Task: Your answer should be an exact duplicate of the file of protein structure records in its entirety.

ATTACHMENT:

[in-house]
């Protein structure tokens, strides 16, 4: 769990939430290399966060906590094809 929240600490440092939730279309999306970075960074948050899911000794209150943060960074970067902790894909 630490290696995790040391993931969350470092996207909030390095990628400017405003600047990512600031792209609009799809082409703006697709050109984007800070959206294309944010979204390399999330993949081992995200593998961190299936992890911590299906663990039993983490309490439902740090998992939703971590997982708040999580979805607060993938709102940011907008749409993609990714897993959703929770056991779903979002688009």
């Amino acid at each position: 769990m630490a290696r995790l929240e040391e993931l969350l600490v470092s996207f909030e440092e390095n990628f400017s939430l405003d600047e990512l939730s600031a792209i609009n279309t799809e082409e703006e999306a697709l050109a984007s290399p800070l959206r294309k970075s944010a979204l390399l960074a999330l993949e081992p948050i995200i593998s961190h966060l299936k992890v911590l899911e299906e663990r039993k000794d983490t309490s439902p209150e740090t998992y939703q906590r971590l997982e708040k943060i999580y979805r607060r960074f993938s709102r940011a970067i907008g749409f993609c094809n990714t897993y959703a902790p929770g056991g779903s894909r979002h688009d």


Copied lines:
[in-house]
């Protein structure tokens, strides 16, 4: 769990939430290399966060906590094809 929240600490440092939730279309999306970075960074948050899911000794209150943060960074970067902790894909 630490290696995790040391993931969350470092996207909030390095990628400017405003600047990512600031792209609009799809082409703006697709050109984007800070959206294309944010979204390399999330993949081992995200593998961190299936992890911590299906663990039993983490309490439902740090998992939703971590997982708040999580979805607060993938709102940011907008749409993609990714897993959703929770056991779903979002688009």
């Amino acid at each position: 769990m630490a290696r995790l929240e040391e993931l969350l600490v470092s996207f909030e440092e390095n990628f400017s939430l405003d600047e990512l939730s600031a792209i609009n279309t799809e082409e703006e999306a697709l050109a984007s290399p800070l959206r294309k970075s944010a979204l390399l960074a999330l993949e081992p948050i995200i593998s961190h966060l299936k992890v911590l899911e299906e663990r039993k000794d983490t309490s439902p209150e740090t998992y939703q906590r971590l997982e708040k943060i999580y979805r607060r960074f993938s709102r940011a970067i907008g749409f993609c094809n990714t897993y959703a902790p929770g056991g779903s894909r979002h688009d």